Imagine a place where you can conveniently go to the beach anytime you want.
No waiting in long lines of traffic for a few spots on an overcrowded piece of land. No lugging beach chairs and coolers from a parking lot that is far from the water. No walking forever to find a bathroom, only to have to wait in a long line before you can use the facilities. No more sidestepping other people’s trash. No more dodging unruly kids and adults and pets.
Imagine wide expanses of pristine sand for making castles, or walking, or just lying in your chair enjoying the scenery.
All this, and more, is available near where we have a second home. It is only seven miles from our front door to the beach.
After many frustrating years of trying to find a shoreline beach in Connecticut that has even a few of the above amenities, we gave up. We had to travel to Florida to find open, accessible shoreline.
Volusia County, Florida has 47 miles of beaches that are open to the public, free of charge. Parking is also free. There are also several areas where beach driving is allowed. It costs $5.00 per vehicle, per day. A yearly driving beach pass is $20.00 for residents and property owners. It is $40.00 for non-residents. There are also eleven fully equipped beach-side parks along this 47 mile stretch. Each park has free parking, play equipment, outside showers, changing and bathroom facilities and picnic benches. In addition, there are innumerable places to just walk onto the beach from the road. Most of the beaches are up to 500 feet wide at low tide.
There is a Beach Patrol and Lifeguards who are employed by the county. They make sure that people are safe and that they obey the posted rules concerning littering, rowdy behavior and pets. A special area is set aside near one local beach for dogs to swim and romp around off-leash.
My favorite thing is to park the car right on the beach, take out my chair and sit for an hour or two reading and people watching, with an occasional dip in the waves to cool off. When I’ve had enough, the chair goes back in the car and off I go. Then I might come back in the evening, just for a walk along the shore.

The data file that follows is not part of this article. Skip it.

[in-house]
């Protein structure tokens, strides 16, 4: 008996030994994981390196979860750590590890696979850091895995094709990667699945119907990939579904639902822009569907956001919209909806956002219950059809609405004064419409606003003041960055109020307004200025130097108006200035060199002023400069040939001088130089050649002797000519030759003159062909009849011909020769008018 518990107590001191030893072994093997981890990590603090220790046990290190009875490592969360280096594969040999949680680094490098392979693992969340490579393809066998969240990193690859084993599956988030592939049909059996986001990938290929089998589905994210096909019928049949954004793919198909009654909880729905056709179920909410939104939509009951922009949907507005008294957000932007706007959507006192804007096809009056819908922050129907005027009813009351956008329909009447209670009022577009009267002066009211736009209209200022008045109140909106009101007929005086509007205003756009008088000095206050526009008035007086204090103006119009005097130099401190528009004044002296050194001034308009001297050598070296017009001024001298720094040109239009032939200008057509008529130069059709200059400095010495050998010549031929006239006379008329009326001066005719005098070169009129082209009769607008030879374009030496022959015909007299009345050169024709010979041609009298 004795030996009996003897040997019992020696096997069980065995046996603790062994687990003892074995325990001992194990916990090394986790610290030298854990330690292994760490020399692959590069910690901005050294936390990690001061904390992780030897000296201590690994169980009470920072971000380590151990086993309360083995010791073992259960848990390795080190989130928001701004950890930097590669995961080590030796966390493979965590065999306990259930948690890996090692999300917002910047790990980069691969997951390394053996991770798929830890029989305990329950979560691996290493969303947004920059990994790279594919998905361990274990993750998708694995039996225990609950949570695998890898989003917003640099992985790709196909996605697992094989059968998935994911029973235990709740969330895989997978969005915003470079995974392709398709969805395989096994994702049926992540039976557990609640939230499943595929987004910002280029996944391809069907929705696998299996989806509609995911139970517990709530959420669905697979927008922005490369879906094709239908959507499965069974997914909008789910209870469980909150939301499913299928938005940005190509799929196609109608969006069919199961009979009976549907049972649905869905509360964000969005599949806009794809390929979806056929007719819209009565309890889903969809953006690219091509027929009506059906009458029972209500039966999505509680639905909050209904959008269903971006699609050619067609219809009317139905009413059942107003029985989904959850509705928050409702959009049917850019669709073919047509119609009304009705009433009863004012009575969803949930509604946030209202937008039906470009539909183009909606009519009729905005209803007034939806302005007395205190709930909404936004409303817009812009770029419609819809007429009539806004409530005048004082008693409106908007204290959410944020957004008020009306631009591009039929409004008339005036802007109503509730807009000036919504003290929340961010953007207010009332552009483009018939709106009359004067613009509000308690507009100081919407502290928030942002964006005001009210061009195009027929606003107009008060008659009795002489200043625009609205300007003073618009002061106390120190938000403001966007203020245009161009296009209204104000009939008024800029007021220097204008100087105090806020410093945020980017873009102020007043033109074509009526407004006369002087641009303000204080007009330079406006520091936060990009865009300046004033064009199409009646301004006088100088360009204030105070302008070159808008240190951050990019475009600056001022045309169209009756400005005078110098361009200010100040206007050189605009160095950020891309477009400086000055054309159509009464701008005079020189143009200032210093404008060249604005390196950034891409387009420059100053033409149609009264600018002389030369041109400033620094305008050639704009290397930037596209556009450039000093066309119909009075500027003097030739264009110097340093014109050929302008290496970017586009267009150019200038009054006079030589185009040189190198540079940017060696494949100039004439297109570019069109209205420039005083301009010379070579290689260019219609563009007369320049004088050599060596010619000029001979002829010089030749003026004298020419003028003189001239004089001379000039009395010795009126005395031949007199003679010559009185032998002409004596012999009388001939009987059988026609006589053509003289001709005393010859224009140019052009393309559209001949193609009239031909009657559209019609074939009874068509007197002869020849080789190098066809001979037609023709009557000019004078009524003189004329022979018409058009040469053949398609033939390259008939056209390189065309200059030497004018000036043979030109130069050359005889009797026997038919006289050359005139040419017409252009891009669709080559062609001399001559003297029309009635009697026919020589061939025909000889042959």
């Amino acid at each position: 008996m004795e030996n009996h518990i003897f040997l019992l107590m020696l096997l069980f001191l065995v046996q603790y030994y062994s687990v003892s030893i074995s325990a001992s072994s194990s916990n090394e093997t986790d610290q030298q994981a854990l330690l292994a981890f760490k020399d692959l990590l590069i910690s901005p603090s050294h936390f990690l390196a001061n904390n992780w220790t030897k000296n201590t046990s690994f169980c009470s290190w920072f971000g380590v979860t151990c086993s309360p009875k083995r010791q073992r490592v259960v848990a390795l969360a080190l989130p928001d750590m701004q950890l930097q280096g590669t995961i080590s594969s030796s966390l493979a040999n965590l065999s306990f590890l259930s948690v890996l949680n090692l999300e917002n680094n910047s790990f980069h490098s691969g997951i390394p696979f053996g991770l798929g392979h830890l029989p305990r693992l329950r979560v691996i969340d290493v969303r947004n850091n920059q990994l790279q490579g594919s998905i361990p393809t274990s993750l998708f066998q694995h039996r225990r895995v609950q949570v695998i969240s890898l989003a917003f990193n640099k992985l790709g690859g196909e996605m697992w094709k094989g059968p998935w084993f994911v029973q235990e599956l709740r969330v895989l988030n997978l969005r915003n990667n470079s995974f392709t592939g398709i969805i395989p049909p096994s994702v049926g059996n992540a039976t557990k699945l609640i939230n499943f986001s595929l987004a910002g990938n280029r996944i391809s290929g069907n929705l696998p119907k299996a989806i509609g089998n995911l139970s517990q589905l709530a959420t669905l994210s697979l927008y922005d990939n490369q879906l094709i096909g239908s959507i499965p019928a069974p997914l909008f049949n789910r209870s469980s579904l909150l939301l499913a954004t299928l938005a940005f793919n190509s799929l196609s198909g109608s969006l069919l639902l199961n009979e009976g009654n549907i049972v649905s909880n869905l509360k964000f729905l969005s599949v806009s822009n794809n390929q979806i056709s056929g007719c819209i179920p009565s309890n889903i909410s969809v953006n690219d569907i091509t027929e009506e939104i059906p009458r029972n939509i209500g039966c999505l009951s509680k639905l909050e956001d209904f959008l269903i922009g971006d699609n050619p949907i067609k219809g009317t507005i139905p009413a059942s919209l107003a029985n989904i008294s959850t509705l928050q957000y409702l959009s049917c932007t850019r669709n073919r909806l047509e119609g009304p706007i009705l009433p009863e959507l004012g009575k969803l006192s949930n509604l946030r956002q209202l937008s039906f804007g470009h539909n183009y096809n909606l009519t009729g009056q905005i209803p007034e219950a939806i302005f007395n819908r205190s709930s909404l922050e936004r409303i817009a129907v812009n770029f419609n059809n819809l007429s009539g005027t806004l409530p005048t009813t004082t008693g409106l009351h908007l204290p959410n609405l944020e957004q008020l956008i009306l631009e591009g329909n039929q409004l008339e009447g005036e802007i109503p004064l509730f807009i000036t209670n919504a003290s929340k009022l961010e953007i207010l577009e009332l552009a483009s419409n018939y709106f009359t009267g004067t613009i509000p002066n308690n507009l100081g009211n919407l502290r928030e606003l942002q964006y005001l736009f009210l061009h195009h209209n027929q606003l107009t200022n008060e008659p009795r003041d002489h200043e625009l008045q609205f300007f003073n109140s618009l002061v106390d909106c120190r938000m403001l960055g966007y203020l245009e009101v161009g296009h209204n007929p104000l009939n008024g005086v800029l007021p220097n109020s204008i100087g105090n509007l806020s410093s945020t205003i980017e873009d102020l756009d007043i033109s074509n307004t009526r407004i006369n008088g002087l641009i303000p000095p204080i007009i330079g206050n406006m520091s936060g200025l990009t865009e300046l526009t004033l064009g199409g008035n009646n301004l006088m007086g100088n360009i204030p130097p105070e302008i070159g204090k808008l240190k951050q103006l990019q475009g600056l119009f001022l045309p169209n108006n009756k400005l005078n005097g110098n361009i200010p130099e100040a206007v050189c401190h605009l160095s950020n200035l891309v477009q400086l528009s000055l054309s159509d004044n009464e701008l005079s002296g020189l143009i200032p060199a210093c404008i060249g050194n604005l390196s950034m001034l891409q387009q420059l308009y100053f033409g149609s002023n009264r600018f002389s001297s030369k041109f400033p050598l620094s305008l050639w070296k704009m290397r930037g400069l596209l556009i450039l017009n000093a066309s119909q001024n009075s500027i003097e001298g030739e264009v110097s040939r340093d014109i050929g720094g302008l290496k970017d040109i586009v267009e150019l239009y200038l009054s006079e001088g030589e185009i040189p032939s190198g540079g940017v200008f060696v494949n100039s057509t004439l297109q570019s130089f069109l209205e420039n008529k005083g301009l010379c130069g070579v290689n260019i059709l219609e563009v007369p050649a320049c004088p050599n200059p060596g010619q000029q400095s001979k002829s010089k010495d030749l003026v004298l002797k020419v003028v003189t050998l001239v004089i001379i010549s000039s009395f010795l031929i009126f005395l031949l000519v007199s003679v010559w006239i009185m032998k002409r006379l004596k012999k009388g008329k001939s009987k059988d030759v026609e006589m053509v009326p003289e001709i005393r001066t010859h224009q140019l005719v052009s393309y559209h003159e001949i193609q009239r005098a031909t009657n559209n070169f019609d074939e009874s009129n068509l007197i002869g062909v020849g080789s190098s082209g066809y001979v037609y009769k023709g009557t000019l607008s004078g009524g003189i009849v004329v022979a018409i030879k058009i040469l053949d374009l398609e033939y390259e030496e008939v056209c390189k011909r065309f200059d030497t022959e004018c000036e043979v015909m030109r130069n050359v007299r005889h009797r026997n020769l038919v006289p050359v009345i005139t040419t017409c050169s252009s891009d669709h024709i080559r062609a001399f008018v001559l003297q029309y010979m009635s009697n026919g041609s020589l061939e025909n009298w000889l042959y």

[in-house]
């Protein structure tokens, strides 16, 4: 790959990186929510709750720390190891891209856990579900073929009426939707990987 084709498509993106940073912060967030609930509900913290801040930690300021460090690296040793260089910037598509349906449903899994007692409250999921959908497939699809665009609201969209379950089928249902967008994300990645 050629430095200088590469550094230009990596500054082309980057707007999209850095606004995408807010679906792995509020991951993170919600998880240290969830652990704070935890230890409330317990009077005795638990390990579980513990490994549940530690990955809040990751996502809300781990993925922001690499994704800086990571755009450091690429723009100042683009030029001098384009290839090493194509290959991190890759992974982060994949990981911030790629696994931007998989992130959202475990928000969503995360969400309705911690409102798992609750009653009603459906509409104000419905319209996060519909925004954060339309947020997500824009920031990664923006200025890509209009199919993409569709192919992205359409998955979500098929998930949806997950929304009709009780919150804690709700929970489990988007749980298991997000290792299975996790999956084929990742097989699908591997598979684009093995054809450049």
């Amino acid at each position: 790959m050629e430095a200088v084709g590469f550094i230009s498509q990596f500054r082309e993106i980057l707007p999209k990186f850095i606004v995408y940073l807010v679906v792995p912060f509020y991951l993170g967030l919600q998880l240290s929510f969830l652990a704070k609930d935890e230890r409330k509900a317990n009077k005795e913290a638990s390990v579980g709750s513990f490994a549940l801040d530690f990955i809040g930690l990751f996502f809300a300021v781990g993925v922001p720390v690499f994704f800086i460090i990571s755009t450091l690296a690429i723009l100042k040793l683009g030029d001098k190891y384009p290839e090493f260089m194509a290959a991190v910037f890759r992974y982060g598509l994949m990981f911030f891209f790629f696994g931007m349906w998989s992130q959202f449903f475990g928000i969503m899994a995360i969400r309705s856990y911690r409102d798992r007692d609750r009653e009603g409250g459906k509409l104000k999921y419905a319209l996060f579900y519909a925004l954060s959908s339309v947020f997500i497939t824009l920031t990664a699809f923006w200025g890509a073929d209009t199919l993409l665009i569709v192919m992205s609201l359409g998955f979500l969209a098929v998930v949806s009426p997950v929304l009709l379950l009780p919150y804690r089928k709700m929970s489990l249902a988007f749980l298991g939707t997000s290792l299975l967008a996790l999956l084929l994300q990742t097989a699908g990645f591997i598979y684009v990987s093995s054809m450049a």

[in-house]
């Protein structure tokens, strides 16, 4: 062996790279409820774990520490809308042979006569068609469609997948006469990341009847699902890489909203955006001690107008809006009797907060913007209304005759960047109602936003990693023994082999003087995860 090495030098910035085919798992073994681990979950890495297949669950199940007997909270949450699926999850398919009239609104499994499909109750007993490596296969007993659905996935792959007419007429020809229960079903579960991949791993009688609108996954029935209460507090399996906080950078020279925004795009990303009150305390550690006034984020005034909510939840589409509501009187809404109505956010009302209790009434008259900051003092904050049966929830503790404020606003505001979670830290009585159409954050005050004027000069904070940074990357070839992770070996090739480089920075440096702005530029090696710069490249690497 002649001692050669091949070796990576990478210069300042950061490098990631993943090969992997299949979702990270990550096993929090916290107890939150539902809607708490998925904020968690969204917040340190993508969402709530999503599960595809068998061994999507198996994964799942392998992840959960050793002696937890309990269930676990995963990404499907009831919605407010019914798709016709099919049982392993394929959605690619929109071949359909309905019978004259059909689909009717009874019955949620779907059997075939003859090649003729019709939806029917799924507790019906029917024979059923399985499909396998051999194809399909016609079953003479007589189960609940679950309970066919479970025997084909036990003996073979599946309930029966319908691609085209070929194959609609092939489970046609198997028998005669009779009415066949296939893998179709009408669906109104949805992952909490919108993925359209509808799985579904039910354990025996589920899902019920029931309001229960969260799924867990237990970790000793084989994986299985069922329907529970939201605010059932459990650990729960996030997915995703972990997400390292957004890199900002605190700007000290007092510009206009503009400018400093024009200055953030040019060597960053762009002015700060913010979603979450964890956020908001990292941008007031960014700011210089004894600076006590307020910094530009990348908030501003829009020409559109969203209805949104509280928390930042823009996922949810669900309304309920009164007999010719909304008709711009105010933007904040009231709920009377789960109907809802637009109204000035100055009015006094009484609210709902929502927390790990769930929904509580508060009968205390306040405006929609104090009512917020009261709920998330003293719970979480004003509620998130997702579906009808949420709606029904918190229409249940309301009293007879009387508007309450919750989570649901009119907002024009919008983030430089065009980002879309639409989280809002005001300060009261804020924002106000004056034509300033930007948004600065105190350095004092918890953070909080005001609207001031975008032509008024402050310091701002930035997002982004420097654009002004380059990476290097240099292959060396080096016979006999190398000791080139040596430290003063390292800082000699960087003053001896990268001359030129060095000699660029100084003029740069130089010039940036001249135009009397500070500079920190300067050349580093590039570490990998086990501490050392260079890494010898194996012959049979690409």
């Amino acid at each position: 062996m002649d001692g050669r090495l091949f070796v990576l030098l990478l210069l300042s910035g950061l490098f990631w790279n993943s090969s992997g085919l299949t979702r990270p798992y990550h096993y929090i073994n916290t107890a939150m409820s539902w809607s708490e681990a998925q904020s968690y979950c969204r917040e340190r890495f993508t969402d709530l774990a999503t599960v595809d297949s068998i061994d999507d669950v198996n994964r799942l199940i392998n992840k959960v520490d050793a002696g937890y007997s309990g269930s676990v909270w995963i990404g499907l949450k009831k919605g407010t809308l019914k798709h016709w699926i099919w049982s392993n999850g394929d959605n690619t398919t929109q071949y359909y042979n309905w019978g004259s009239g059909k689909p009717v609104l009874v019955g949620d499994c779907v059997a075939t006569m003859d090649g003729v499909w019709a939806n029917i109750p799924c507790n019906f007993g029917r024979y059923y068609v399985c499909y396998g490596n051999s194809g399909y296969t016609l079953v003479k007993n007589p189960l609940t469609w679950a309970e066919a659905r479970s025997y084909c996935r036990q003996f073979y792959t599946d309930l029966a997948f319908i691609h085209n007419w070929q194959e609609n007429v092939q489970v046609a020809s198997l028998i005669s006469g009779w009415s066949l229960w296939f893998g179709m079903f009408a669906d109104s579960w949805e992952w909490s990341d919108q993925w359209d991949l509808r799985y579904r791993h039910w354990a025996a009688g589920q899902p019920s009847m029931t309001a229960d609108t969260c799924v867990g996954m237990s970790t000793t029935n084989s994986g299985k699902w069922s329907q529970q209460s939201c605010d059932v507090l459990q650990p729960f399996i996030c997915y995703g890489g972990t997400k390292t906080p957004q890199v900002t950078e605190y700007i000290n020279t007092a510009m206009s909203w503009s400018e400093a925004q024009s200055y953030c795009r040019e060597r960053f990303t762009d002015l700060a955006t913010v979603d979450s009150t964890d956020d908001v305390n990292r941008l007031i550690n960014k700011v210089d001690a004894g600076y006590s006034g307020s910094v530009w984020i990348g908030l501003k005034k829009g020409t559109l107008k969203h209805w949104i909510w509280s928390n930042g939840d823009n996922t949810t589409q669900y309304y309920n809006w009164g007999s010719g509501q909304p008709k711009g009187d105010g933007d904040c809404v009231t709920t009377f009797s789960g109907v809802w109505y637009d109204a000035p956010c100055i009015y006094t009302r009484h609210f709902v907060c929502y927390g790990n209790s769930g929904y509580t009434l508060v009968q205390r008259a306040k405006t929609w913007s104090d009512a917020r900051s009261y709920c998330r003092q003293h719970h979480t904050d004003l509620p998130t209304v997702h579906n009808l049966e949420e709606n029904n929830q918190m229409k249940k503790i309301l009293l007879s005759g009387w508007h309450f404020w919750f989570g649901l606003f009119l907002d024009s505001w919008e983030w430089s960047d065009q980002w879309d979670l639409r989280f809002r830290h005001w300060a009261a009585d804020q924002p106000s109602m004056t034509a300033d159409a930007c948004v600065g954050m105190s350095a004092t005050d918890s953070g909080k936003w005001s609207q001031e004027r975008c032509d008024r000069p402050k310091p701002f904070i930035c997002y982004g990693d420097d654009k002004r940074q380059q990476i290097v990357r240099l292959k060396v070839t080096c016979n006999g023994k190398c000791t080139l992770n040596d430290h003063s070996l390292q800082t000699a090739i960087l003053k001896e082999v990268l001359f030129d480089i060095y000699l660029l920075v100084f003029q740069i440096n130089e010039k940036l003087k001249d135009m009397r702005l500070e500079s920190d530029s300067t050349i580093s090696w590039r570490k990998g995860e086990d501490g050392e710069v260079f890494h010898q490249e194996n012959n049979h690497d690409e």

For a Connecticut native who stopped going to the beach years ago because of the hassle involved, this is truly paradise.
I have asked myself many times why it is so difficult to find a public beach in Connecticut that is easily accessed, free, and large enough to accommodate a crowd. Even tiny Rhode Island has more public beach space than we do. We have almost one hundred miles of coastline and only four coastal state parks. The rest of the shoreline is inaccessible to the general public, unless you want to face a lot of aggravation. That is certainly not worth my time or energy. I’d rather go where my tax dollars are appreciated, and give me something in return.
The four coastal state parks in Connecticut charge anywhere from $9.00 to $15.00 a day to park, and if you don’t get there early enough you often find them to be full, especially on weekends. Also, the facilities leave a lot to be desired.
The remaining shoreline property belongs either to individuals or towns, who guard their pieces of sand with a zeal that is astonishing to me. There are barriers and restrictions galore. There are also the self-appointed guardians of specifics areas who have been known to threaten physical violence to anyone who dares to come near. Despite lawsuits galore, the selfish and boorish behavior of many individuals and towns persists to this day.
It’s a shame that long-time residents and taxpayers of our state have to travel elsewhere to enjoy what should be available to all.